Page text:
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Sonic Wiki Zone
Sonic Wiki Zone
This article is about a subject in the real world.
Information in this article is about real-life people, companies, and objects, which do not relate to the in-universe Sonic series.

The Challenge Will Always Be There!

— Commercial slogan.[10]

The Sega Master System (セガ・マスターシステム Sega Masutā Shisutemu?) is a home video game console introduced by Sega in 1986 and was capable of 8-bit graphics and sounds. It was a rival to the very successful Nintendo Entertainment System (NES). The Master System is regarded as being superior to the NES in terms of general system capabilities[11] but it unfortunately failed to gain enough attention in both North America and Japan. Its successor is the Sega Genesis.

However, the Master System was quite successful in Europe and especially South America. Its lifespan was long enough to see four Sonic games (except Brazil which has five sonic games), before its discontinuation in 1991 in North America, 1992 in Japan, and 1996 in Europe. Except in Brazil, where this console remains produced to this day due to the massive popularity of this console in that country.[12]

The Sega Game Gear is based on the Master System's architecture, resulting in the handheld and game console being cross-compatible in certain titles and hardware. Due to the Game Gear's slight technological edge over the Master System however, any title ported to the Master System results in a minor graphical downgrade.

List of Sonic games[]

Sonic-8-Bit-Master-System-Box-Art Sonic-the-Hedgehog-2-8-Bit-Master-System-Box-Art-EU Sonic the Hedgehog Chaos Coverart
Sonic the Hedgehog Sonic the Hedgehog 2 (Europe, South America[citation needed]) Sonic Chaos (Europe[citation needed])
Dr-Robotniks-Mean-Bean-Machine-Master-System-PAL-Box-Art Sonic Spinball (SMS) Sonic-Blast-Box-Art-Brazil
Dr. Robotnik's Mean Bean Machine Sonic Spinball (8-bit) Sonic Blast (Brazil)

Characters introduced[]


  • The Master System so far is the only Sega system that had two completely different names on the same region, with the Mark III and Master System both having released in Japan.
  • The Master System version of Sonic the Hedgehog 2 (8-bit) was only released in Europe and South America.[citation needed]
  • The Master System VDP was based on a video display controller made by Texas Instruments named the TMS9918 which was used on the preceding Sega console, the SG-1000.
  • The Master System version of Sonic Chaos was only released in Europe,[citation needed] while Sonic Blast was only released in Brazil by Tectoy.
  • The Sega Master System made regular cameo appearances in Regular Show. Both console and controllers are exactly the same despite the show apparently being mirrored.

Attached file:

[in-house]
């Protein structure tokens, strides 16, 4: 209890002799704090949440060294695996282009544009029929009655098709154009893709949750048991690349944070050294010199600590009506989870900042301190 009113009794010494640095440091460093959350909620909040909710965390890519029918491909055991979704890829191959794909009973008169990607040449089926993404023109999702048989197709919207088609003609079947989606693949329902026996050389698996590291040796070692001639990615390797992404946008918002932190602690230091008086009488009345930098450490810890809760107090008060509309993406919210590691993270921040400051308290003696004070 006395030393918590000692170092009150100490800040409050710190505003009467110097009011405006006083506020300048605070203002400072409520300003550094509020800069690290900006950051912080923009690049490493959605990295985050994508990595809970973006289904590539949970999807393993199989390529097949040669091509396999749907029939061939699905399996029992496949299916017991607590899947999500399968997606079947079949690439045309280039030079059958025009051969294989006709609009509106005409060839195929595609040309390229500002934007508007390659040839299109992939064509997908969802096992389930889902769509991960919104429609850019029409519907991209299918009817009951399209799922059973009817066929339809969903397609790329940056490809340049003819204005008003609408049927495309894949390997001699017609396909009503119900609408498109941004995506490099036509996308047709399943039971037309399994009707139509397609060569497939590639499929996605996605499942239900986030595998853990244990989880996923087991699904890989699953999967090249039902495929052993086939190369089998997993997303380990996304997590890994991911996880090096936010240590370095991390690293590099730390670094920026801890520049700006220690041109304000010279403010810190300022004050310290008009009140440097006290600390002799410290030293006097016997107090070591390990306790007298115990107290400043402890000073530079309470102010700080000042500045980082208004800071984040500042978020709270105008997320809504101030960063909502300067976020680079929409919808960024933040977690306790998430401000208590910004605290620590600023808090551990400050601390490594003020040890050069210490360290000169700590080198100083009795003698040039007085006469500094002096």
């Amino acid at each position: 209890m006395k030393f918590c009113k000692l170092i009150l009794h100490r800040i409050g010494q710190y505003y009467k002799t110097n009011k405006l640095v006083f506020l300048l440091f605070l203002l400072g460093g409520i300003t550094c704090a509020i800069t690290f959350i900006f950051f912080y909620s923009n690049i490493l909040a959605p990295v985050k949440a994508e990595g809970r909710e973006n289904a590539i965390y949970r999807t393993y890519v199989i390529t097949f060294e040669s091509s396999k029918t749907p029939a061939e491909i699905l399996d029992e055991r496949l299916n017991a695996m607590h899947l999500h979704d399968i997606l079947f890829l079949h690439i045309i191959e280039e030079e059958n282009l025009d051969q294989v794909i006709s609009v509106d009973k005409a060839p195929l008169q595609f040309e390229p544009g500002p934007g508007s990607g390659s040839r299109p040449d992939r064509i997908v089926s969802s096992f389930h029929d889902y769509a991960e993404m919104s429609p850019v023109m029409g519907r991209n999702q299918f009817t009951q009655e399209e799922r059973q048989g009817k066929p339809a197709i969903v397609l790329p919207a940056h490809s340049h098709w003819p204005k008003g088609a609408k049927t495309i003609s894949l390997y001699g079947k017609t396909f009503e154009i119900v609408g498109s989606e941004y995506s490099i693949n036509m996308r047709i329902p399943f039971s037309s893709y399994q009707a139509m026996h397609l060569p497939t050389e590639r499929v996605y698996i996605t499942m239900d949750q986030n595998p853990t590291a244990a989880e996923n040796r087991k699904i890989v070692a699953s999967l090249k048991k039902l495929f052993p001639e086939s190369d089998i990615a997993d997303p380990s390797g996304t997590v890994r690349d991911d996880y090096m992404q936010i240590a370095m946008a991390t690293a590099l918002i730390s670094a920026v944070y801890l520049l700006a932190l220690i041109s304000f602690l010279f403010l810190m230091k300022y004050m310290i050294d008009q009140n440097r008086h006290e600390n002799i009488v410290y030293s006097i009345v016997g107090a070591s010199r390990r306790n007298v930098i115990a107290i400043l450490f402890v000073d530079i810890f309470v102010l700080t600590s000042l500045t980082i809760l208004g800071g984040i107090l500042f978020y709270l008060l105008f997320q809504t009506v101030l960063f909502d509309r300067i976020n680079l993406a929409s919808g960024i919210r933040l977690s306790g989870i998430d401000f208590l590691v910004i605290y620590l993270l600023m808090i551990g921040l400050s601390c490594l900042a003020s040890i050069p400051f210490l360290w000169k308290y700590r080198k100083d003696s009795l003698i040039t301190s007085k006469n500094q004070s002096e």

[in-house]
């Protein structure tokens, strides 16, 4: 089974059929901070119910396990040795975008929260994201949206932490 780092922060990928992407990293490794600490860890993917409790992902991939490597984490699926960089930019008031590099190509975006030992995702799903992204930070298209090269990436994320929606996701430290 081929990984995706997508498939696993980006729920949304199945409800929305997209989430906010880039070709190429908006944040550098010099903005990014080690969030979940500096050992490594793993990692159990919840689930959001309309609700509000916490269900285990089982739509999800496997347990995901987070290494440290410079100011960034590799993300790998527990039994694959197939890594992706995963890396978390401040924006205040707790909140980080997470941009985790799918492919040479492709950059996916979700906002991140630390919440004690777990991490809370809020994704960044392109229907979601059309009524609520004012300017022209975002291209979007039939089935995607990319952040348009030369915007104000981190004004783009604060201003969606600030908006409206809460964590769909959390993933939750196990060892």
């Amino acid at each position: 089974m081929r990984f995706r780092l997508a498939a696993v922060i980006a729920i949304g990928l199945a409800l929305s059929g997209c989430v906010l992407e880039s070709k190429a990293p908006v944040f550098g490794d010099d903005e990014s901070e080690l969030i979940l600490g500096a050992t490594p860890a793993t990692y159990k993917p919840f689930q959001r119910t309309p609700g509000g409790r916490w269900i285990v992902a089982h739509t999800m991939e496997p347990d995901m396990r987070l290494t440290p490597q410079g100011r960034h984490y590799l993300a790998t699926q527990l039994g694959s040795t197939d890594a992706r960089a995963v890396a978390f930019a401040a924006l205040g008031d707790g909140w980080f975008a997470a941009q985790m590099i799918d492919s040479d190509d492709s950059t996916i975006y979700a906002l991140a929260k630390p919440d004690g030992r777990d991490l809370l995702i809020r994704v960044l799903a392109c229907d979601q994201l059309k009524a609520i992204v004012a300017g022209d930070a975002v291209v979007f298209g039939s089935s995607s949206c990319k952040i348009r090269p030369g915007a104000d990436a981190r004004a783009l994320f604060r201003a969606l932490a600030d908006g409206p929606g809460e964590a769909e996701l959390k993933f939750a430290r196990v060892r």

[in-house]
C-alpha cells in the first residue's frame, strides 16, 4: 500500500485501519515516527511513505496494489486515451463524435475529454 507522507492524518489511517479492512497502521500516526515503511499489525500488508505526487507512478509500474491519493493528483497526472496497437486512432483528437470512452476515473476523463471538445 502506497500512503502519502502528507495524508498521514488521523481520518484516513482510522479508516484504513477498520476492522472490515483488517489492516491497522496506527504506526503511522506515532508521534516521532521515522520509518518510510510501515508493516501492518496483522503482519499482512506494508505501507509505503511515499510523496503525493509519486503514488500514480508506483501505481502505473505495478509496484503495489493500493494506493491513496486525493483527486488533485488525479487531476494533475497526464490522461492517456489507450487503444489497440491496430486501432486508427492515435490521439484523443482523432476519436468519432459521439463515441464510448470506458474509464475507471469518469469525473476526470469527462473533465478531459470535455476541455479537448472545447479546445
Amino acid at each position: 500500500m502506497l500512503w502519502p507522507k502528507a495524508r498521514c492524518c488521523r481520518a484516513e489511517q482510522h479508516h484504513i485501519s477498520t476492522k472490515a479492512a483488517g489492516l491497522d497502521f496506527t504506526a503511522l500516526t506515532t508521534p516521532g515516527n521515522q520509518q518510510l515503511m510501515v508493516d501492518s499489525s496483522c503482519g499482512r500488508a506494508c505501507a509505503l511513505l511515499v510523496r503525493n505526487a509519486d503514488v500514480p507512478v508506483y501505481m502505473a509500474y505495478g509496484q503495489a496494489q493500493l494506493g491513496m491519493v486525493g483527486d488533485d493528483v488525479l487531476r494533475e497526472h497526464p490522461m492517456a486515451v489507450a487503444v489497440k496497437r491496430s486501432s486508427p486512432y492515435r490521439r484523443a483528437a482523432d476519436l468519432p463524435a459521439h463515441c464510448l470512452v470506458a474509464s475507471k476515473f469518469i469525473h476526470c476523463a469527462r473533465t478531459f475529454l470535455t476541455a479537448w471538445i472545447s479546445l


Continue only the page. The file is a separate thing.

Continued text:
• The Sega Master System has no exclusive Sonic games, as all games released for it having also been ported to the Game Gear.
  • There are 318 games officially released for the Sega Master System.
  • The Master System had no region lock chip inside the hardware. This means owners can play any games from any region.
  • The Master System is the longest living console in the world, surpassing the Atari 2600. Despite being discontinued internationally by Sega since the 1990s, the console is still in production, specifically in Brazil, after 38 years of its first 1985 introduction in Japan, due to 3rd-party companies producing new variants of the original system.


  1. Sega MarkIII (Japanese). Sega. Retrieved on 25 February 2022.
  2. Master System (Japanese). Sega Corporation. Archived from the original on July 16, 2014. Retrieved on 4 June 2018.
  3. Sega Mark III Gallery (Japanese). Sega. Retrieved on 25 February 2022.
  4. Master System Gallery (Japanese). Sega. Retrieved on 25 February 2022.
  5. Computer Entertainer: 13. Archived from [[[Media:Computer Entertainer.jpg]] the original].
  6. "Sega Release Schedule". Computer & Video Games: 132. November 1987. Archived from the original. Retrieved on 25 February 2022.
  7. Beuscher, Dave . Sega Master System. AllGame. Archived from the original on 2 January 2010. Retrieved on 25 February 2022.
  8. "New look and price cut for Sega Master System". New Computer Express (84): 2. June 1990. Archived from the original.
  9. "Sega Consoles Get a Revamp". New Computer Express: 7. 22 December 1990. Archived from the original. Retrieved on 25 February 2022.
  10. Wardyga, Brian J. (6 August 2018). "Brian+J.+Wardyga" The Video Games Textbook: History • Business • Technology. CRC Press. ISBN 1351172344. "One of Sega's popular slogans for the Master System was "The Challenge Will Always Be There." In retrospect, this slogan was fitting for the company."
  11. McFerran, Damien (22 July 2014). Hardware Classics: Sega Master System. Nintendo Life. Retrieved on 19 February 2018.
  12. Smith, Ernie (27 July 2015). Brazil Is An Alternate Video Game Universe Where Sega Beat Nintendo. Retrieved on 1 March 2018.

External links[]

Video game platforms